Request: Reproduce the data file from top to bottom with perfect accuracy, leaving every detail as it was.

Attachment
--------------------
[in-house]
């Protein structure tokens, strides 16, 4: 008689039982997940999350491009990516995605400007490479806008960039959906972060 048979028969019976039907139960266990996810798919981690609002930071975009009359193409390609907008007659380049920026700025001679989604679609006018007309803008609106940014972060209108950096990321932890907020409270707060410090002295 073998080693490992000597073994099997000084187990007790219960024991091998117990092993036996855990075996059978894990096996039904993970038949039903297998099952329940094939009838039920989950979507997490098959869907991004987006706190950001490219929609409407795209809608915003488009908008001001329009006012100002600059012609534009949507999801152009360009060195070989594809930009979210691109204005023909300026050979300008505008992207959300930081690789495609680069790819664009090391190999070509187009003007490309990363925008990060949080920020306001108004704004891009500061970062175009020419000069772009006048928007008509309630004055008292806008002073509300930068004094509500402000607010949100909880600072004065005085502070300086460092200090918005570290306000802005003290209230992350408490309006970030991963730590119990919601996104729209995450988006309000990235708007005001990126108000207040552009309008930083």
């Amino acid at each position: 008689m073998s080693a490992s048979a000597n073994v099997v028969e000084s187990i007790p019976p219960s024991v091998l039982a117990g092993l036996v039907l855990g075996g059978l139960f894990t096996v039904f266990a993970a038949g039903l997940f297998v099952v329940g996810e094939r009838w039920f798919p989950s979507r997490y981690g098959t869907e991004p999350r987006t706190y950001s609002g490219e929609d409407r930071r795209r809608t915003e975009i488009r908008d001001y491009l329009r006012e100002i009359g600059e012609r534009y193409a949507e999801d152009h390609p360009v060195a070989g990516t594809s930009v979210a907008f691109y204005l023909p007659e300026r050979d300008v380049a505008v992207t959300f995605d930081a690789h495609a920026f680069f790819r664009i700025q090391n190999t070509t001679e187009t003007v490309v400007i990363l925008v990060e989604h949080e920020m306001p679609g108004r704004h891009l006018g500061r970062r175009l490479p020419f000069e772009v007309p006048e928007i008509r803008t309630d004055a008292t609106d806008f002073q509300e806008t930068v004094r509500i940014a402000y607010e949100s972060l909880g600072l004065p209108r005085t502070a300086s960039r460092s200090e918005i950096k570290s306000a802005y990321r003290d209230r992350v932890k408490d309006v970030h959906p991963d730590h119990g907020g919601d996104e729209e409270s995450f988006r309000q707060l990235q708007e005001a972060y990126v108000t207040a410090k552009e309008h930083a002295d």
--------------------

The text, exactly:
[in-house]
């Protein structure tokens, strides 16, 4: 008689039982997940999350491009990516995605400007490479806008960039959906972060 048979028969019976039907139960266990996810798919981690609002930071975009009359193409390609907008007659380049920026700025001679989604679609006018007309803008609106940014972060209108950096990321932890907020409270707060410090002295 073998080693490992000597073994099997000084187990007790219960024991091998117990092993036996855990075996059978894990096996039904993970038949039903297998099952329940094939009838039920989950979507997490098959869907991004987006706190950001490219929609409407795209809608915003488009908008001001329009006012100002600059012609534009949507999801152009360009060195070989594809930009979210691109204005023909300026050979300008505008992207959300930081690789495609680069790819664009090391190999070509187009003007490309990363925008990060949080920020306001108004704004891009500061970062175009020419000069772009006048928007008509309630004055008292806008002073509300930068004094509500402000607010949100909880600072004065005085502070300086460092200090918005570290306000802005003290209230992350408490309006970030991963730590119990919601996104729209995450988006309000990235708007005001990126108000207040552009309008930083």
């Amino acid at each position: 008689m073998s080693a490992s048979a000597n073994v099997v028969e000084s187990i007790p019976p219960s024991v091998l039982a117990g092993l036996v039907l855990g075996g059978l139960f894990t096996v039904f266990a993970a038949g039903l997940f297998v099952v329940g996810e094939r009838w039920f798919p989950s979507r997490y981690g098959t869907e991004p999350r987006t706190y950001s609002g490219e929609d409407r930071r795209r809608t915003e975009i488009r908008d001001y491009l329009r006012e100002i009359g600059e012609r534009y193409a949507e999801d152009h390609p360009v060195a070989g990516t594809s930009v979210a907008f691109y204005l023909p007659e300026r050979d300008v380049a505008v992207t959300f995605d930081a690789h495609a920026f680069f790819r664009i700025q090391n190999t070509t001679e187009t003007v490309v400007i990363l925008v990060e989604h949080e920020m306001p679609g108004r704004h891009l006018g500061r970062r175009l490479p020419f000069e772009v007309p006048e928007i008509r803008t309630d004055a008292t609106d806008f002073q509300e806008t930068v004094r509500i940014a402000y607010e949100s972060l909880g600072l004065p209108r005085t502070a300086s960039r460092s200090e918005i950096k570290s306000a802005y990321r003290d209230r992350v932890k408490d309006v970030h959906p991963d730590h119990g907020g919601d996104e729209e409270s995450f988006r309000q707060l990235q708007e005001a972060y990126v108000t207040a410090k552009e309008h930083a002295d």